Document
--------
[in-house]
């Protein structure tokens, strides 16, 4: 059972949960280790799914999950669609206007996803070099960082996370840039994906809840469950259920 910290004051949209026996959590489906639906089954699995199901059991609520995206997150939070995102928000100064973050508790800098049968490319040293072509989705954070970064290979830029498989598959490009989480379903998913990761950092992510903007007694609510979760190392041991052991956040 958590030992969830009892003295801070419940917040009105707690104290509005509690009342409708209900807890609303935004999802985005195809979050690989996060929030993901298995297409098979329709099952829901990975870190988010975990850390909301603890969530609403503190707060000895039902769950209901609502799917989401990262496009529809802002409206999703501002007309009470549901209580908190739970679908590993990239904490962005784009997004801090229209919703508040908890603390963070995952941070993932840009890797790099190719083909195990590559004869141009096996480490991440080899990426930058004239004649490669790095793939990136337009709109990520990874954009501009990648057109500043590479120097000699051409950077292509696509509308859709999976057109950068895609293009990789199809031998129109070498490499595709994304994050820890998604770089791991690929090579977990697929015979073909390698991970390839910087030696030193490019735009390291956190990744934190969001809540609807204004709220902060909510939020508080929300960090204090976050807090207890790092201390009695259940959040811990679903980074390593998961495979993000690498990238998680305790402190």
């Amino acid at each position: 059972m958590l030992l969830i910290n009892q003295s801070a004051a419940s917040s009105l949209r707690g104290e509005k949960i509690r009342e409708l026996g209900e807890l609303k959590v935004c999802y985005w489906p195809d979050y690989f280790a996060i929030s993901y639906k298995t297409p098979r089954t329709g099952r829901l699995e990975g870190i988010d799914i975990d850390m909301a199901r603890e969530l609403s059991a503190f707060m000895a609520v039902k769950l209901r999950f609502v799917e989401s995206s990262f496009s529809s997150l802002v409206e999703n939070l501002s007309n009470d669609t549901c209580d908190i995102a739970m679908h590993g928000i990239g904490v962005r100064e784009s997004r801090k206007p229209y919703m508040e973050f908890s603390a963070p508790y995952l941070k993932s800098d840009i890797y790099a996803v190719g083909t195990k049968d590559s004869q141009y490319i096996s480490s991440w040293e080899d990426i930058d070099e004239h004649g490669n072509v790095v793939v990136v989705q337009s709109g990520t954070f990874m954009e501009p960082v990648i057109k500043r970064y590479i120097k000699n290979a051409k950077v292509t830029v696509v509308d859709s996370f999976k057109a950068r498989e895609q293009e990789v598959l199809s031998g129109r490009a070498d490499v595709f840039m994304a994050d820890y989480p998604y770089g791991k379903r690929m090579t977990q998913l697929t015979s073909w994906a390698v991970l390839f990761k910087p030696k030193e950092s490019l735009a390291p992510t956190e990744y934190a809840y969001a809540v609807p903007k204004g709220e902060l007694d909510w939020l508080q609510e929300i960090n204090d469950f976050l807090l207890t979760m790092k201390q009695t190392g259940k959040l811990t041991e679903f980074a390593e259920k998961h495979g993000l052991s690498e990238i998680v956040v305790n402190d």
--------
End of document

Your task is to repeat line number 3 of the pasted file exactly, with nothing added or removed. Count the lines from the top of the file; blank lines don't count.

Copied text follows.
């Amino acid at each position: 059972m958590l030992l969830i910290n009892q003295s801070a004051a419940s917040s009105l949209r707690g104290e509005k949960i509690r009342e409708l026996g209900e807890l609303k959590v935004c999802y985005w489906p195809d979050y690989f280790a996060i929030s993901y639906k298995t297409p098979r089954t329709g099952r829901l699995e990975g870190i988010d799914i975990d850390m909301a199901r603890e969530l609403s059991a503190f707060m000895a609520v039902k769950l209901r999950f609502v799917e989401s995206s990262f496009s529809s997150l802002v409206e999703n939070l501002s007309n009470d669609t549901c209580d908190i995102a739970m679908h590993g928000i990239g904490v962005r100064e784009s997004r801090k206007p229209y919703m508040e973050f908890s603390a963070p508790y995952l941070k993932s800098d840009i890797y790099a996803v190719g083909t195990k049968d590559s004869q141009y490319i096996s480490s991440w040293e080899d990426i930058d070099e004239h004649g490669n072509v790095v793939v990136v989705q337009s709109g990520t954070f990874m954009e501009p960082v990648i057109k500043r970064y590479i120097k000699n290979a051409k950077v292509t830029v696509v509308d859709s996370f999976k057109a950068r498989e895609q293009e990789v598959l199809s031998g129109r490009a070498d490499v595709f840039m994304a994050d820890y989480p998604y770089g791991k379903r690929m090579t977990q998913l697929t015979s073909w994906a390698v991970l390839f990761k910087p030696k030193e950092s490019l735009a390291p992510t956190e990744y934190a809840y969001a809540v609807p903007k204004g709220e902060l007694d909510w939020l508080q609510e929300i960090n204090d469950f976050l807090l207890t979760m790092k201390q009695t190392g259940k959040l811990t041991e679903f980074a390593e259920k998961h495979g993000l052991s690498e990238i998680v956040v305790n402190d």